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Uniforms: The Power and Pride

One of my first impressions at SkillsUSA Championship event in June was uniforms.  On Tuesday evening at the Opening Ceremony I found a seat in the NBA-Basketball-sized arena at the Louisville Expo Center and looked out over the parade of entering high school and college-aged participants.  The 6000 contestants were processing in like the athletes at the Olympics opening ceremony.  Each State’s participants were led by a student holding the state flag and another two students holding a banner honoring their state’s banner.  Each of the processing students had on a bright red blazer with the SkillsUSA patch sewn over the left breast pocket, a white long sleeve oxford shirt, black tie, black slacks or skirt and black shoes.  It reminded me of one of the recent Olympics when the Americans arrived with the Ralph Lauren blue blazers.  Most state delegations were also wearing another state-specific accessory.  The Maine delegation had on a foam hat in the shape of a lobster.  The Texans were, of course, wearing their over-sized white cowboy hats. So as Queen’s “We Are the Champion” rocked the arena, in walked State after State delegations screaming, taking selfies, waving to the crowd, obviously feeling proud, cocky and pumped up.




The impression on me, a first time observer of the event was inspirational.  I saw the power of the tribe - a group of young people belonging to a tight knit community.  The deafening roar from each state as throughout  the program one of the speakers mentioned their name was testament to their pride as a state delegation to the National event.




The next day, Wednesday I visited the SkillsUSA shop in the main lobby of the sprawling event.  In it I found curriculum and hats and branded notebooks and pins and normal “oops I forgot” items like toiletries.  But a full third of the large shop was filled with uniforms.  Each skill area competition has a prescribed uniform -- and in some cases more than one.  So the welders uniform are khaki pants and long sleeved shirt and steel toed boots.  The auto body workers wear dark blue work pants and light blue button up short sleeved work shirts.  The culinary bakers wear black and white checked pants, white double breasted chef coat and floppy white baker hats.  The software programmers wear black slacks, shoes and bright white polo shirts.  The hair stylists wore black slacks and white thigh length smocks.  The nurses wore royal blue scrubs.  Not surprisingly, Carhartt, the working man’s clotherie company is a major sponsor of SkillsUSA.  Each top is emblazoned with the SkillsUSA logo.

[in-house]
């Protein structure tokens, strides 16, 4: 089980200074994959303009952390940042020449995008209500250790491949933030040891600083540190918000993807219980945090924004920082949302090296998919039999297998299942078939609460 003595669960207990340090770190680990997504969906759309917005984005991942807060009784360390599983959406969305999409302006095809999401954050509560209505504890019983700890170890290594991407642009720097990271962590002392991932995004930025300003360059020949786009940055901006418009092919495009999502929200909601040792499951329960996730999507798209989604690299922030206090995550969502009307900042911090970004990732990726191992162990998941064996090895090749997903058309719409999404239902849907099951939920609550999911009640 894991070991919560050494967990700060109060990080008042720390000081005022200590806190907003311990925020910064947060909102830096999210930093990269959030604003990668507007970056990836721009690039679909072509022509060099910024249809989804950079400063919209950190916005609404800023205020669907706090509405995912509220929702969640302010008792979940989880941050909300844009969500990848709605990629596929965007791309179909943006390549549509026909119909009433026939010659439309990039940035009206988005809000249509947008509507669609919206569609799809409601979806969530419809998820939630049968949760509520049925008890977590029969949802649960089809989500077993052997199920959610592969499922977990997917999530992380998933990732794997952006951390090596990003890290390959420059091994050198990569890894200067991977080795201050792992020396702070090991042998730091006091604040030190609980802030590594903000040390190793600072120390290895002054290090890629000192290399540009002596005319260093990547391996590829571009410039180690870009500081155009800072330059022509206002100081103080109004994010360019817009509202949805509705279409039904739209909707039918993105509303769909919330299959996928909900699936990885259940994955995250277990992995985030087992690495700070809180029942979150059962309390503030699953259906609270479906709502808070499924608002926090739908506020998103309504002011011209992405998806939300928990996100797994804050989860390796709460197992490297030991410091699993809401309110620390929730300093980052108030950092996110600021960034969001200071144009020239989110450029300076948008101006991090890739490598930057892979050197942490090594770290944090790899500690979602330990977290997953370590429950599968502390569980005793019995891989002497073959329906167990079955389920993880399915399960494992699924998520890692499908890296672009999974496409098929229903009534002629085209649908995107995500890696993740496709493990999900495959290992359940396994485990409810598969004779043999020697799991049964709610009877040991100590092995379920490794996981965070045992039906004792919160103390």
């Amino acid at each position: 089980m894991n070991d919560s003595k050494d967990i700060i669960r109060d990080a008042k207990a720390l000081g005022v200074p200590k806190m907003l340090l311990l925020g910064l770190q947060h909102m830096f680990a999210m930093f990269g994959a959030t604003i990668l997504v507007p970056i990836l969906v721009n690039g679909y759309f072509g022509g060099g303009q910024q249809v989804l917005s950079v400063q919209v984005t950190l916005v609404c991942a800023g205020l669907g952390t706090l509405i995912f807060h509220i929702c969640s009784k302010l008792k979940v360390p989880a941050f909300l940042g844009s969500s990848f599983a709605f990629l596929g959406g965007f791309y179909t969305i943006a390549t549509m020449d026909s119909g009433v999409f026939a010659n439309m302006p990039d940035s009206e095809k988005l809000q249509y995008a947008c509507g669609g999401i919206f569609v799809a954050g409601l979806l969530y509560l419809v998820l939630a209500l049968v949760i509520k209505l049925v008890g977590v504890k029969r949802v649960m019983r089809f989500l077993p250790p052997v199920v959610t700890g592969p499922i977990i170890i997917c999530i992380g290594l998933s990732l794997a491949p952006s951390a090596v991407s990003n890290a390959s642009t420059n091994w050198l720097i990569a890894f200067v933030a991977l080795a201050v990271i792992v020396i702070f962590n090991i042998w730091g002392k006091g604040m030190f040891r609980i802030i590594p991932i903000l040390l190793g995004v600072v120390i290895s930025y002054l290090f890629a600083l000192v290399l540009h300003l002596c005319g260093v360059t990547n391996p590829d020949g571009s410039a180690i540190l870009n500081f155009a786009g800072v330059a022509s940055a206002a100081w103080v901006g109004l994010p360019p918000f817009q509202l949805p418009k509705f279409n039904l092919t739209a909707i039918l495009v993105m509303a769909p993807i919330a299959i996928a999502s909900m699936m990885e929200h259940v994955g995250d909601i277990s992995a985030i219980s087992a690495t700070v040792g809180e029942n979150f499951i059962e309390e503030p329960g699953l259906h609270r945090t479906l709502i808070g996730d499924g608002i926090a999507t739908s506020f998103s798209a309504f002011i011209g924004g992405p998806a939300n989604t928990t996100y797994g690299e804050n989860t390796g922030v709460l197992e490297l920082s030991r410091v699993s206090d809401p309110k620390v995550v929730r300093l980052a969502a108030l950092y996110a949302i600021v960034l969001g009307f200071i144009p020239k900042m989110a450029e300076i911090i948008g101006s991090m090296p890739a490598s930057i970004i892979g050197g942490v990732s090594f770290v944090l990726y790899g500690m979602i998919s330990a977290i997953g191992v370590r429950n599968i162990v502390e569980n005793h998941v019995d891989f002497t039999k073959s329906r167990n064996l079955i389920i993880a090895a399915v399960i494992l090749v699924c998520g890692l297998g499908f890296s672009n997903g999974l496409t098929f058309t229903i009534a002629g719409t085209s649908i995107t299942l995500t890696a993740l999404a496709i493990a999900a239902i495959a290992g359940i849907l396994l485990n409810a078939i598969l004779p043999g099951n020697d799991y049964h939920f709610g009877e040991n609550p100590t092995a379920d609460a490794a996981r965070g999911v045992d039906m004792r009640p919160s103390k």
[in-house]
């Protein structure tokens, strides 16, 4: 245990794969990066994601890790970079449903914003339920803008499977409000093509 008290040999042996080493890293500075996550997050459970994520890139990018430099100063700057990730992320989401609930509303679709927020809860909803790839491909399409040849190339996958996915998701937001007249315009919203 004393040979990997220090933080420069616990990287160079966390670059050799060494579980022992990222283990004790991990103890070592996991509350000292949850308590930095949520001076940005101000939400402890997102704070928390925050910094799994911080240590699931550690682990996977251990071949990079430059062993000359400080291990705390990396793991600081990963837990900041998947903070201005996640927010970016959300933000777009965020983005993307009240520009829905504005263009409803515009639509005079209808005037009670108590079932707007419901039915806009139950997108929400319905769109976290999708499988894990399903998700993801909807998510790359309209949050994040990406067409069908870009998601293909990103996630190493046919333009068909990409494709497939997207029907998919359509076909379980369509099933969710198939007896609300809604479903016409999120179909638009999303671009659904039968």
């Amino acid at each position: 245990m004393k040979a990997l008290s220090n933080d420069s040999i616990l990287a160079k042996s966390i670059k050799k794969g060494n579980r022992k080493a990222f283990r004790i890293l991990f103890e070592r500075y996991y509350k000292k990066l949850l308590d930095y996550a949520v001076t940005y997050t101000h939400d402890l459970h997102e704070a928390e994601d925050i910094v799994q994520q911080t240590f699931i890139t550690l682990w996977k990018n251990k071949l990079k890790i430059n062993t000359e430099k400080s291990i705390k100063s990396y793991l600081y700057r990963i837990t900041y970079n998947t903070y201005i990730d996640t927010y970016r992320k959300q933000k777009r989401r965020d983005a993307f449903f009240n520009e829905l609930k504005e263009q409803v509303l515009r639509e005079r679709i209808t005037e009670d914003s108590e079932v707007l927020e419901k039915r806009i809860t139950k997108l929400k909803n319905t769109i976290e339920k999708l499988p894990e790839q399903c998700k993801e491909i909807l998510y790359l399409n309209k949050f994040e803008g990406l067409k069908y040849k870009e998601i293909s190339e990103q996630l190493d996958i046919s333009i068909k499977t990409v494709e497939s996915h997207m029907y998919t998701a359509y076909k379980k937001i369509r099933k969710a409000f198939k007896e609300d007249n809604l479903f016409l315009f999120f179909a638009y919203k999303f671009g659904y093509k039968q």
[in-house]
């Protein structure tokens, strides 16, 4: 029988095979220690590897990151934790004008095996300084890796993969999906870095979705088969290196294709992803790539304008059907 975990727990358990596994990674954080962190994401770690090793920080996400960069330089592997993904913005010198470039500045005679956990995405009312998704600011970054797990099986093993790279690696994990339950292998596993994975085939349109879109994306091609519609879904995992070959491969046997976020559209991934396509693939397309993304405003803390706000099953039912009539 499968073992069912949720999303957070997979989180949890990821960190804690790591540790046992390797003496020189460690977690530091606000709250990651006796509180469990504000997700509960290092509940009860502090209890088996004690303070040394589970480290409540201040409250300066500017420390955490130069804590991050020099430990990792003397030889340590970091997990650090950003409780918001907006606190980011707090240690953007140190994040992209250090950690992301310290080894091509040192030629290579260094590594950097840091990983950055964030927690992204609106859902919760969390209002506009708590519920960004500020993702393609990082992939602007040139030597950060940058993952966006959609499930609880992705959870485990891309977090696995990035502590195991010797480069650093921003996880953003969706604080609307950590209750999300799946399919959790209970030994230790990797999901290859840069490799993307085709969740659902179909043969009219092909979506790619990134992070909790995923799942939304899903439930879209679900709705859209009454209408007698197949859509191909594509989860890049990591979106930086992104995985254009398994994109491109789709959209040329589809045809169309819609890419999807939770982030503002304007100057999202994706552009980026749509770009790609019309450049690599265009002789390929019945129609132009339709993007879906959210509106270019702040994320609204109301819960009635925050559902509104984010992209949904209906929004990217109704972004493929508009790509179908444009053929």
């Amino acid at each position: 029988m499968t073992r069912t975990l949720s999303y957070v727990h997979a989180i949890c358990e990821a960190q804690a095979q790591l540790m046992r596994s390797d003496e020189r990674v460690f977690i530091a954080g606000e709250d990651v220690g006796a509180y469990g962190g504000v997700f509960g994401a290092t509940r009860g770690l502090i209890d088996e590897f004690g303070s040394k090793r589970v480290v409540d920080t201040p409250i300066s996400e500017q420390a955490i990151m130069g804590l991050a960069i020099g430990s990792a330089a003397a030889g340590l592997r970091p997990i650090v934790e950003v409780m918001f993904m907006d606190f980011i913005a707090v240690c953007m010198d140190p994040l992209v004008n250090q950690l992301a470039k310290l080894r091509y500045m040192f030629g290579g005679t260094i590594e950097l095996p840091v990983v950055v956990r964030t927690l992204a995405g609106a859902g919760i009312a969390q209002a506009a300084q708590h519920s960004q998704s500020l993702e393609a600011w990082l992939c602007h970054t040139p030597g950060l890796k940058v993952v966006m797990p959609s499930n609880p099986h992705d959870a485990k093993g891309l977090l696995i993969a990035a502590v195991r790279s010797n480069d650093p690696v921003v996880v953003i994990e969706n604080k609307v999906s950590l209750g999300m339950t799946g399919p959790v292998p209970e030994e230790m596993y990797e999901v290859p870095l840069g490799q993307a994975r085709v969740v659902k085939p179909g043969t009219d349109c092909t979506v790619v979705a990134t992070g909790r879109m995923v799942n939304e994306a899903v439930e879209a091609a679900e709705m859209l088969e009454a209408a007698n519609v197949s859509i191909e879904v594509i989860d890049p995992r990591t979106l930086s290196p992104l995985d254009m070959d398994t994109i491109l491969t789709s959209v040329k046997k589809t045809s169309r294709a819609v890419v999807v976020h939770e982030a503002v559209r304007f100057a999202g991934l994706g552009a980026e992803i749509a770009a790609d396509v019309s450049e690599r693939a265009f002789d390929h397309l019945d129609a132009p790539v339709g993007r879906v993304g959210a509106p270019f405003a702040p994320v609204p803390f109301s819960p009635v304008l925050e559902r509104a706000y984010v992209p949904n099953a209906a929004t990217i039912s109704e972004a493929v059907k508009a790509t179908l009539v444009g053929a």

I walked throughout the Expo center taking in the 100 odd competitions.  Each group of competitors -- ranging from 10 to 50 students depending on the competition -- was wearing an identical uniform.  Once again I saw the power of tribe.  This time among the competitors and differentiating them from the tribes of the other skills.  As I walked the halls between events I’d see the nurse talking with the carpenter - each identified by their uniform.




The red blazer is the common denominator and is worn at the opening and closing ceremonies and formal dinners.




Each uniform was clean and unwrinkled.  Even on day two of the competitions.  




I remember one of my strong impressions of Japan in the 1980’s was of the uniforms.  Many jobs -- retail clerk at a department store, janitor in a office building, tea serving assistant, librarian, train driver, wore a neat uniform.  This struck me as very different from the US where few people wore uniforms.  A clerk in a store might have a name tag, but otherwise was dressed in their own style.  In my company, Bay Cities Automatic Gates I supplied uniforms to my field technicians.  Eventually I settled on a uniform service.  Each employee was issued a dozen navy blue button-up work shirts -- either short or long sleeved -- with their name in a patch over their left pocket and the Bay Cities Automatic Gates logo over the right.  While initially I also provided pants my employees chose to wear their own work pants.  I saw this as creating a brand image to my clients of consistency and professionalism.




What I saw at SkillsUSA, however, was something more, a sense of belonging and pride.

Vocational Education

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